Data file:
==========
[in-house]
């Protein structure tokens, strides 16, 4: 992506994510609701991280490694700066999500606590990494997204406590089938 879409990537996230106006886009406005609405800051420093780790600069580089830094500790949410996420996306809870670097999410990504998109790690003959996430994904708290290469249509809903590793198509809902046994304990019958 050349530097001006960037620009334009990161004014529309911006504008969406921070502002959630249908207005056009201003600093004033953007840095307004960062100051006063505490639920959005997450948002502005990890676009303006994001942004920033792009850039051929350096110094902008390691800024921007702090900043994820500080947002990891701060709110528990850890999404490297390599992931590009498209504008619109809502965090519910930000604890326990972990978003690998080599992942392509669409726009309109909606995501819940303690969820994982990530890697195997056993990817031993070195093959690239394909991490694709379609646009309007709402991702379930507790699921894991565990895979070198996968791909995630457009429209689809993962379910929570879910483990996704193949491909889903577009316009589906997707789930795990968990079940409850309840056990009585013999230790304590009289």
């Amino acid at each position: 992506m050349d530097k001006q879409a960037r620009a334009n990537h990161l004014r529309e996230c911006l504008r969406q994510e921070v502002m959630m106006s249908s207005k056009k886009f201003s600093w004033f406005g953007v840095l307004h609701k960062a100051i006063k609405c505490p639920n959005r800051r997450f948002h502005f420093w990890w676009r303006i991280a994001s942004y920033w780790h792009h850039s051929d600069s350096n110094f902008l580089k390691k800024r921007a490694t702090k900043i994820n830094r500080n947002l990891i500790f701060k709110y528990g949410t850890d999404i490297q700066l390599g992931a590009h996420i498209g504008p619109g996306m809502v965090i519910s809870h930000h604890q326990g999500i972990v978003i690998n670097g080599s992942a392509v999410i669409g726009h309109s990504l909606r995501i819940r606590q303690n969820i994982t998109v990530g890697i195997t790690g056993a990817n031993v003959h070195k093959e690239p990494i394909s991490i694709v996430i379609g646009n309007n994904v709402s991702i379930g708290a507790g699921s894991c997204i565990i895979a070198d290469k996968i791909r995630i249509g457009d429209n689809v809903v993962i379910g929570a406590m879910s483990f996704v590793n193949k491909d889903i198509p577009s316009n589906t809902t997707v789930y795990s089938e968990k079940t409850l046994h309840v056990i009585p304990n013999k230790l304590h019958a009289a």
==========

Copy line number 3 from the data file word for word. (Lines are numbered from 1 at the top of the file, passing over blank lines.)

């Amino acid at each position: 992506m050349d530097k001006q879409a960037r620009a334009n990537h990161l004014r529309e996230c911006l504008r969406q994510e921070v502002m959630m106006s249908s207005k056009k886009f201003s600093w004033f406005g953007v840095l307004h609701k960062a100051i006063k609405c505490p639920n959005r800051r997450f948002h502005f420093w990890w676009r303006i991280a994001s942004y920033w780790h792009h850039s051929d600069s350096n110094f902008l580089k390691k800024r921007a490694t702090k900043i994820n830094r500080n947002l990891i500790f701060k709110y528990g949410t850890d999404i490297q700066l390599g992931a590009h996420i498209g504008p619109g996306m809502v965090i519910s809870h930000h604890q326990g999500i972990v978003i690998n670097g080599s992942a392509v999410i669409g726009h309109s990504l909606r995501i819940r606590q303690n969820i994982t998109v990530g890697i195997t790690g056993a990817n031993v003959h070195k093959e690239p990494i394909s991490i694709v996430i379609g646009n309007n994904v709402s991702i379930g708290a507790g699921s894991c997204i565990i895979a070198d290469k996968i791909r995630i249509g457009d429209n689809v809903v993962i379910g929570a406590m879910s483990f996704v590793n193949k491909d889903i198509p577009s316009n589906t809902t997707v789930y795990s089938e968990k079940t409850l046994h309840v056990i009585p304990n013999k230790l304590h019958a009289a």